7) Extensive animations triggered every time you scroll

Remember how the slider carousels were “in” and then everybody couldn’t wait to get rid of them, because the studies started showing that they don’t get you more clicks on the content, don’t get your message across and are just plain irritating?

The king slider is dead, long live the king animation!

If the text is the least noticeable thing on your website because every time your prospect scrolls, stuff keeps flying in, jumping across, or swirling out, no one can’t concentrate on reading.

Having extensive animations on your website is like trying to make your kids eat their veggies while throwing candy at them.Click To Tweet

Every time they:

  • pause to look at another cute character that waves from the corner
  • forced to look away from a line because next section “moves in” (lower than the text they’re trying to focus on)
  • stop reading altogether to trigger that animation again “because it’s so fun”

…they ditch your copy – a carefully laid out conversation that was supposed to get them from where they are now to where they need to convert.

And unless you’re a web designer offering animation creation services, guess who won’t be getting a new inquiry?

For now, the google search results are filled with articles animating you to animate your website. But Normal Nielsen Group isn’t getting fooled by a trend:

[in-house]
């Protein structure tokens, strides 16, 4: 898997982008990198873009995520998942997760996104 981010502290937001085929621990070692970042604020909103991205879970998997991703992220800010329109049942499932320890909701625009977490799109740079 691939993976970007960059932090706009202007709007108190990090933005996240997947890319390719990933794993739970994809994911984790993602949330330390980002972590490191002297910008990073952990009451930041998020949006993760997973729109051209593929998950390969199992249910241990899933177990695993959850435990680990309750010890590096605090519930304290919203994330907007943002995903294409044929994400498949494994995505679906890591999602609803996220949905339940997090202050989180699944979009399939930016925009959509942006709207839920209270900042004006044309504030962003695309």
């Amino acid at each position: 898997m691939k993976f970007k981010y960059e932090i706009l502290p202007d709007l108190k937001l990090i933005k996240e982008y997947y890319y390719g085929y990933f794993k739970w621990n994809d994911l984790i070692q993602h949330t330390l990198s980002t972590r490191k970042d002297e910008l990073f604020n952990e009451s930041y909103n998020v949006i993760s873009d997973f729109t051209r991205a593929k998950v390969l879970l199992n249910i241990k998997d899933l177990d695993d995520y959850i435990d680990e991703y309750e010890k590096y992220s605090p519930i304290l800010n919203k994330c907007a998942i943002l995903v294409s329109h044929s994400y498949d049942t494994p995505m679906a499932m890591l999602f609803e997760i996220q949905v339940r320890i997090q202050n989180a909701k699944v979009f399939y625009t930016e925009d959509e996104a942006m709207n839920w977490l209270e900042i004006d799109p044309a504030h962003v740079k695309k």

When misused, animations intended to add aesthetic appeal slow down content consumption and get in the user’s way. […] Task-focused users don’t want to be wowed by a website — they want to get answers.

Sincerely, your NNgroup

Thanks for coming to my TED talk 😄

Final words of wisdom

Different fonts. Highlights. Delightful elements.

All of that has its place on your website.

But not when it comes before content.

Because colors, fonts and animations can’t persuade your prospects to get to trust you enough to click that call-to-action button if no one’s paying attention to the words.

These website mistakes we just talked about, how many will you find on your website? I bet at least one.

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  1. Hm, last time I read this article, I fund a few things to correct. This time it seems to be ok. Thank you, Gill, for all your good advice and for sharing them so faithfully with us.